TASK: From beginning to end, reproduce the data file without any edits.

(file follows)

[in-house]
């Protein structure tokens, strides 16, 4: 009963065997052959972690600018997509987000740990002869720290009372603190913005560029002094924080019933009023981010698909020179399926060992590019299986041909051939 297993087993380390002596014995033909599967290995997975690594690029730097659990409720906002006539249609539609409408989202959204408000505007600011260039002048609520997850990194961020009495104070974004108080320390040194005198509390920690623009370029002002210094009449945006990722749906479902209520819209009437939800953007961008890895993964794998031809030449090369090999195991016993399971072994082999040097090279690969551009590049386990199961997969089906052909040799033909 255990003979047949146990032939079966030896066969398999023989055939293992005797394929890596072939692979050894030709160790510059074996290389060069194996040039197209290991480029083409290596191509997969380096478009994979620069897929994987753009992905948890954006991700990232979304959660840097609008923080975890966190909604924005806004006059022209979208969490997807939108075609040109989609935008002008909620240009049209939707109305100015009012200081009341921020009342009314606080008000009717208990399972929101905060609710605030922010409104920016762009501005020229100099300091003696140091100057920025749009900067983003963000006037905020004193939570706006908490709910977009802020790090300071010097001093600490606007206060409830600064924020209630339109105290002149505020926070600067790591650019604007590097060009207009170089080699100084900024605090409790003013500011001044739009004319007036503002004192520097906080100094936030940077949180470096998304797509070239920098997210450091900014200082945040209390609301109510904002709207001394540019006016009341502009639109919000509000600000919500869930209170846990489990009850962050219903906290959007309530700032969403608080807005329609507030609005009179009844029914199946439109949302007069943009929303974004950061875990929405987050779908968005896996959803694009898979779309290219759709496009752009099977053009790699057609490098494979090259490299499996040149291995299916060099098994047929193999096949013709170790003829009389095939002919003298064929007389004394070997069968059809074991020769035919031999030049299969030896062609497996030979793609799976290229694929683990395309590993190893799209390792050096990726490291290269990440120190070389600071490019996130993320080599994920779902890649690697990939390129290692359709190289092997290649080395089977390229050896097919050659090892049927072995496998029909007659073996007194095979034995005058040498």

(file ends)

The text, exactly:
[in-house]
């Protein structure tokens, strides 16, 4: 009963065997052959972690600018997509987000740990002869720290009372603190913005560029002094924080019933009023981010698909020179399926060992590019299986041909051939 297993087993380390002596014995033909599967290995997975690594690029730097659990409720906002006539249609539609409408989202959204408000505007600011260039002048609520997850990194961020009495104070974004108080320390040194005198509390920690623009370029002002210094009449945006990722749906479902209520819209009437939800953007961008890895993964794998031809030449090369090999195991016993399971072994082999040097090279690969551009590049386990199961997969089906052909040799033909 255990003979047949146990032939079966030896066969398999023989055939293992005797394929890596072939692979050894030709160790510059074996290389060069194996040039197209290991480029083409290596191509997969380096478009994979620069897929994987753009992905948890954006991700990232979304959660840097609008923080975890966190909604924005806004006059022209979208969490997807939108075609040109989609935008002008909620240009049209939707109305100015009012200081009341921020009342009314606080008000009717208990399972929101905060609710605030922010409104920016762009501005020229100099300091003696140091100057920025749009900067983003963000006037905020004193939570706006908490709910977009802020790090300071010097001093600490606007206060409830600064924020209630339109105290002149505020926070600067790591650019604007590097060009207009170089080699100084900024605090409790003013500011001044739009004319007036503002004192520097906080100094936030940077949180470096998304797509070239920098997210450091900014200082945040209390609301109510904002709207001394540019006016009341502009639109919000509000600000919500869930209170846990489990009850962050219903906290959007309530700032969403608080807005329609507030609005009179009844029914199946439109949302007069943009929303974004950061875990929405987050779908968005896996959803694009898979779309290219759709496009752009099977053009790699057609490098494979090259490299499996040149291995299916060099098994047929193999096949013709170790003829009389095939002919003298064929007389004394070997069968059809074991020769035919031999030049299969030896062609497996030979793609799976290229694929683990395309590993190893799209390792050096990726490291290269990440120190070389600071490019996130993320080599994920779902890649690697990939390129290692359709190289092997290649080395089977390229050896097919050659090892049927072995496998029909007659073996007194095979034995005058040498």